$


974


$


818











Notes:










(i) Adjusted gold production for the three months ended March 31, 2017 excludes 2,395 ounces of payable gold production at the Goldex mine's Deep 1 Zone which were produced prior to the achievement of commercial production.

(ii) Under the Company's revenue recognition policy, revenue is recognized when legal title and risk is transferred. As total cash costs per ounce of gold produced are calculated on a production basis, this inventory adjustment reflects the sales margin on the portion of production not yet recognized as revenue.

(iii) Total cash costs per ounce of gold produced is not a recognized measure under IFRS and this data may not be comparable to data presented by other gold producers. Total cash costs per ounce of gold produced is presented on both a by-product basis (deducting by-product metal revenues from production costs) and co-product basis (without deducting by-product metal revenues). Total cash costs per ounce of gold produced on a by-product basis is calculated by adjusting production costs as recorded in the consolidated statements of income for by-product metal revenues, inventory production costs, smelting, refining and marketing charges and other adjustments, and then dividing by the number of ounces of gold produced. Total cash costs per ounce of gold produced on a co-product basis is calculated in the same manner as total cash costs per ounce of gold produced on a by-product basis except that no adjustment for by-product metal revenues is made. Accordingly, the calculation of total cash costs per ounce of gold produced on a co-product basis does not reflect a reduction in production costs or smelting, refining and marketing charges associated with the production and sale of by-product metals. The Company believes that these  non-GAAP generally accepted industry measures provide a realistic indication of operating performance and provide useful comparison points between periods. Total cash costs per ounce of gold produced is intended to provide information about the cash generating capabilities of the Company's mining operations. Management also uses these measures to monitor the performance of the Company's mining operations. As market prices for gold are quoted on a per ounce basis, using the total cash costs per ounce of gold produced on a by-product basis measure allows management to assess a mine's cash generating capabilities at various gold prices. Management is aware that these per ounce measures of performance can be affected by fluctuations in exchange rates and, in the case of total cash costs of gold produced on a by-product basis, by-product metal prices. Management compensates for these inherent limitations by using these measures in conjunction with minesite costs per tonne as well as other data prepared in accordance with IFRS. Management also performs sensitivity analysis in order to quantify the effects of fluctuating metal prices and exchange rates.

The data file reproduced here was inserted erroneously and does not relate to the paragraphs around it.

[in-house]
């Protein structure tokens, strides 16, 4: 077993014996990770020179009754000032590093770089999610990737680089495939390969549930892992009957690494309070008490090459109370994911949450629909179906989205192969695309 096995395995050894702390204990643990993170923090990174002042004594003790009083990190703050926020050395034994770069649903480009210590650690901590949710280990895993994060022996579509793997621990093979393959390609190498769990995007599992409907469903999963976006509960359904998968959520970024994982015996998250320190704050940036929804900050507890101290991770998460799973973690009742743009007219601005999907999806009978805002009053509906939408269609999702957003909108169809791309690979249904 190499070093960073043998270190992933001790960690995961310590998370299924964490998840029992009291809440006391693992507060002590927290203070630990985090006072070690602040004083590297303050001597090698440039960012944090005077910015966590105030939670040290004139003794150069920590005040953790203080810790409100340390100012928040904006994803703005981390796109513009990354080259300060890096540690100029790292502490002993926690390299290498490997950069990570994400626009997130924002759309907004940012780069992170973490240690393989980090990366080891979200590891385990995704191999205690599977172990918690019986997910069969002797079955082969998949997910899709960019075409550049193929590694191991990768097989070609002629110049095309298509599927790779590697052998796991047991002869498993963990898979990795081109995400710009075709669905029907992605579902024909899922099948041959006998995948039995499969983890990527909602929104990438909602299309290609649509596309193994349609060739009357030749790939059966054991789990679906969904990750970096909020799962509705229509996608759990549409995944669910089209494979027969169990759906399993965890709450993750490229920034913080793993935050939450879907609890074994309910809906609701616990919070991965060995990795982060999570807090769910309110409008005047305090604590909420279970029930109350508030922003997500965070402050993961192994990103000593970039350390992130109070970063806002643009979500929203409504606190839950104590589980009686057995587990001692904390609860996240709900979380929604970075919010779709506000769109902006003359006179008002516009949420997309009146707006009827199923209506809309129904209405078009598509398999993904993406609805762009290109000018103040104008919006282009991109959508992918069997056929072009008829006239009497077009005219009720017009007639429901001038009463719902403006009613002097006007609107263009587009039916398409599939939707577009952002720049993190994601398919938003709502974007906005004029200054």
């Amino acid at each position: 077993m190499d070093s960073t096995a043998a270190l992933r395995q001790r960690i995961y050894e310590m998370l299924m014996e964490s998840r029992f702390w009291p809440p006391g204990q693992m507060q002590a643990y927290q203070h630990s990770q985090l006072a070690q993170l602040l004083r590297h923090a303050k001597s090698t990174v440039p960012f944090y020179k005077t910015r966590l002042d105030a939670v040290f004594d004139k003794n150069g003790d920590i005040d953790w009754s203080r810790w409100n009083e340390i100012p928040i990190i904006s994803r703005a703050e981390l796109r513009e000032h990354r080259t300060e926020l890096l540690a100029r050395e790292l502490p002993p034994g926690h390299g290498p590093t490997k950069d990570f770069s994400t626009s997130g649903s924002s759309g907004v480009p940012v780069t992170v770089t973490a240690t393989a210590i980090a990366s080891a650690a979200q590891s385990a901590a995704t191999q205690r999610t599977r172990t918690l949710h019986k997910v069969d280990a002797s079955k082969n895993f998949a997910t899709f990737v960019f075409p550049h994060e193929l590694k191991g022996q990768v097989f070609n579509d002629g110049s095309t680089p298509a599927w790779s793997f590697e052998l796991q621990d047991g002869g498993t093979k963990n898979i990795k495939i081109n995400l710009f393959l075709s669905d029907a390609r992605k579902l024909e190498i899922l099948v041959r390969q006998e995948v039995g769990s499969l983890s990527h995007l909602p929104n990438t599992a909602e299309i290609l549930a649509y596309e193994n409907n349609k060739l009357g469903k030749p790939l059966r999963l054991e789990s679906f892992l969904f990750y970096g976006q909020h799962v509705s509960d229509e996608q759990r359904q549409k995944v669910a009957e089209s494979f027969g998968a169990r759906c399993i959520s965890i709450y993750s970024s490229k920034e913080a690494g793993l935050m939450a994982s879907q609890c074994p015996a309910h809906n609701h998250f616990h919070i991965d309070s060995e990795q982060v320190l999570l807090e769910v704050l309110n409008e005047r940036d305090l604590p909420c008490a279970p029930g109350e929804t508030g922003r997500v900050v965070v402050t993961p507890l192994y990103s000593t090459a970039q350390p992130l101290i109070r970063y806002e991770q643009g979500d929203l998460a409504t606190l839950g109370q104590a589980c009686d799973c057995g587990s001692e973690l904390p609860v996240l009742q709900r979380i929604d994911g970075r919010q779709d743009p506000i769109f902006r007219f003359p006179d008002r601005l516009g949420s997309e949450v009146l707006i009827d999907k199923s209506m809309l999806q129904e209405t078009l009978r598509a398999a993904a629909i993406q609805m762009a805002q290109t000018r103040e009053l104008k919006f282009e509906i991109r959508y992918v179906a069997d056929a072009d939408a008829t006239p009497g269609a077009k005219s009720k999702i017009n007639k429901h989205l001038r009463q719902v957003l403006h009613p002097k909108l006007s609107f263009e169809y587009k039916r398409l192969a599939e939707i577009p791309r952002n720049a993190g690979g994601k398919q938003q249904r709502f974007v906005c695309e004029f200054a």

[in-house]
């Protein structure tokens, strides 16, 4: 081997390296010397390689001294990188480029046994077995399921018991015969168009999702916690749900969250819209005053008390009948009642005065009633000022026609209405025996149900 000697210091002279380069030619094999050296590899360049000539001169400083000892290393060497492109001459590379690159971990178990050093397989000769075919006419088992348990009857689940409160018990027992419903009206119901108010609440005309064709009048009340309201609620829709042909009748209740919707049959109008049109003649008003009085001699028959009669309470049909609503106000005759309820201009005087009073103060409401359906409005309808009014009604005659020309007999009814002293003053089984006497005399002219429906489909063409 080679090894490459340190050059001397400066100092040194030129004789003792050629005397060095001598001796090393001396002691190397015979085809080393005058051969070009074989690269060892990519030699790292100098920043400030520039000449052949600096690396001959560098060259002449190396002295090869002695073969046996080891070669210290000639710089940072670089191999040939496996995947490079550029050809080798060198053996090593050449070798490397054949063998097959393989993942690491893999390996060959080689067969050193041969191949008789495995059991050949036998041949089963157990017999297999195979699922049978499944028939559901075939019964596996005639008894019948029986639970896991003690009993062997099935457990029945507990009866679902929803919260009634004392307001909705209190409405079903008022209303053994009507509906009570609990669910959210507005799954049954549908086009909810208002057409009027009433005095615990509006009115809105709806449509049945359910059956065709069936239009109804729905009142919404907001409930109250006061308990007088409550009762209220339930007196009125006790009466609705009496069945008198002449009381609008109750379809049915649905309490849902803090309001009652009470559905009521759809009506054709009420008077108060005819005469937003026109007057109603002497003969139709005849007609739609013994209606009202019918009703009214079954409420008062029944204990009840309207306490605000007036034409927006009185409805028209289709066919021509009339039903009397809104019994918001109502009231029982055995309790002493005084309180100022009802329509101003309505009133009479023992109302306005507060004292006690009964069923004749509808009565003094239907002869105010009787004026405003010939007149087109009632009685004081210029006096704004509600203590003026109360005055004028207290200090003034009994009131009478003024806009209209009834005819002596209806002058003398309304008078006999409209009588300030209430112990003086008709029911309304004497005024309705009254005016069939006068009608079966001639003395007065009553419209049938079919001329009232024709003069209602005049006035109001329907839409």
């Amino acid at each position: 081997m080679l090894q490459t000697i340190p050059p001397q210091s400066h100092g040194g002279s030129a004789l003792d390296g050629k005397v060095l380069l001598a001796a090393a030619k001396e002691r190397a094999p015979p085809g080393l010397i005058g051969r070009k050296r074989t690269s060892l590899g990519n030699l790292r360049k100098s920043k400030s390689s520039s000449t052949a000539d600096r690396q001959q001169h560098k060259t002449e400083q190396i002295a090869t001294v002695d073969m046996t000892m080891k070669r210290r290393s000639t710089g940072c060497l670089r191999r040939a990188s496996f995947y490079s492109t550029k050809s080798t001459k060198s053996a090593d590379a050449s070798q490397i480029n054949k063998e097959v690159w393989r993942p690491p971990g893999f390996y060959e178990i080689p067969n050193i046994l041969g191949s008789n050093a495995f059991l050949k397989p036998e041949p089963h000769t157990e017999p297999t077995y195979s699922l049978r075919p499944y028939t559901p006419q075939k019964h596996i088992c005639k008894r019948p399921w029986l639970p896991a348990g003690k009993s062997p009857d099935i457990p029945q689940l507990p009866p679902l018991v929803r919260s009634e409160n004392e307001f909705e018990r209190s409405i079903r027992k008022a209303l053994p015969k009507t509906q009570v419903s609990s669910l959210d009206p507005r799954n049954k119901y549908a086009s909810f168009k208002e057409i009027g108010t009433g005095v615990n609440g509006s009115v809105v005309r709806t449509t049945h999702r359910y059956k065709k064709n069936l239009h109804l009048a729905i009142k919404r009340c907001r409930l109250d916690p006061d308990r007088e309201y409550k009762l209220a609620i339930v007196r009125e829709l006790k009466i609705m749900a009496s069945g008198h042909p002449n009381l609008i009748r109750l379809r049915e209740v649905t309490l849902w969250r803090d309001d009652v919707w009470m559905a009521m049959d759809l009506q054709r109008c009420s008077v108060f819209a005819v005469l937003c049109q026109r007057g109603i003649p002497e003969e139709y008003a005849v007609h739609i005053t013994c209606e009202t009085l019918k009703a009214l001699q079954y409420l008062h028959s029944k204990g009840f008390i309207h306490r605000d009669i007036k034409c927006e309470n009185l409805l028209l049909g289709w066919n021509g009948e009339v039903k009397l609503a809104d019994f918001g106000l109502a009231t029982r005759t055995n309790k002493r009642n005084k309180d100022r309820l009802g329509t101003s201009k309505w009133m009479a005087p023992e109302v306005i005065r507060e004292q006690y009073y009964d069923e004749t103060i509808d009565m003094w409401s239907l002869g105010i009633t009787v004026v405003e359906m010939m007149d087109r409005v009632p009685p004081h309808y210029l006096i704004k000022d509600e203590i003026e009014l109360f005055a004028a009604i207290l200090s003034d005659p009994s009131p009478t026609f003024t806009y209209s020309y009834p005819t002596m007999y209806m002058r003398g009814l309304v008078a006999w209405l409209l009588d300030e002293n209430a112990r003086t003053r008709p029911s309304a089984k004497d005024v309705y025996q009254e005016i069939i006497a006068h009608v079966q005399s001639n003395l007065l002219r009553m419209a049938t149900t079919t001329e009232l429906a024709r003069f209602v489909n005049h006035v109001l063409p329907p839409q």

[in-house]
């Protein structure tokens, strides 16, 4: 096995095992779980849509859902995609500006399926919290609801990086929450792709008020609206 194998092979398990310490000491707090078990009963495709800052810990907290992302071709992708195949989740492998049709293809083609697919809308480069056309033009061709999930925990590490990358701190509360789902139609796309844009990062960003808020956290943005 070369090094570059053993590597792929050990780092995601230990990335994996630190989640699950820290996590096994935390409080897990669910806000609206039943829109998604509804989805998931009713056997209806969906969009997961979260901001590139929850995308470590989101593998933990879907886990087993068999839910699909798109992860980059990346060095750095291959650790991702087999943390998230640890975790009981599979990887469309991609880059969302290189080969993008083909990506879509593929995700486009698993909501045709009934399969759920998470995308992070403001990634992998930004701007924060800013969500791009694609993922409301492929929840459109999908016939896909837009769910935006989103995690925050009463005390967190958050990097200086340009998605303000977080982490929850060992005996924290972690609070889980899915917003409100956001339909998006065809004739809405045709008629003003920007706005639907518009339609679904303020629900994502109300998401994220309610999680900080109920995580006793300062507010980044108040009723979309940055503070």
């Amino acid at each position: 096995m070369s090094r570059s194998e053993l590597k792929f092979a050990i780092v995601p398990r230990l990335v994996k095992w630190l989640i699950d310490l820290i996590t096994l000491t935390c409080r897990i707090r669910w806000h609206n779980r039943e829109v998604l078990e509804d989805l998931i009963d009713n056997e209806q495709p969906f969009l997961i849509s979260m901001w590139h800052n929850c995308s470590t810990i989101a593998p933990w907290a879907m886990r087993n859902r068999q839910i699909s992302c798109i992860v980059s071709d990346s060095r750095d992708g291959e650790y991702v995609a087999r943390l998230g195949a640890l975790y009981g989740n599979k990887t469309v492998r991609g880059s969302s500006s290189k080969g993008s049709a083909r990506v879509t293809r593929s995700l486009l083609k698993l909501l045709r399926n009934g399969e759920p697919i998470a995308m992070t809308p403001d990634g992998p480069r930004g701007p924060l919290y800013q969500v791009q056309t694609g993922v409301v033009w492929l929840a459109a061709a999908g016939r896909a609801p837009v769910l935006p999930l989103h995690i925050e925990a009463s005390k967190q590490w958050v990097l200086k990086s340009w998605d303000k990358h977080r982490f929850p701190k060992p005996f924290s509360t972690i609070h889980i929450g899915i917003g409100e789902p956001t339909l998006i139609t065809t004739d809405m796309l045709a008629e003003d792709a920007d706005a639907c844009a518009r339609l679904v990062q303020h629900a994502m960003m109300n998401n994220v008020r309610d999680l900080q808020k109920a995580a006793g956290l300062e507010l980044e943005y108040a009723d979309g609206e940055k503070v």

SOURCE Agnico Eagle Mines Limited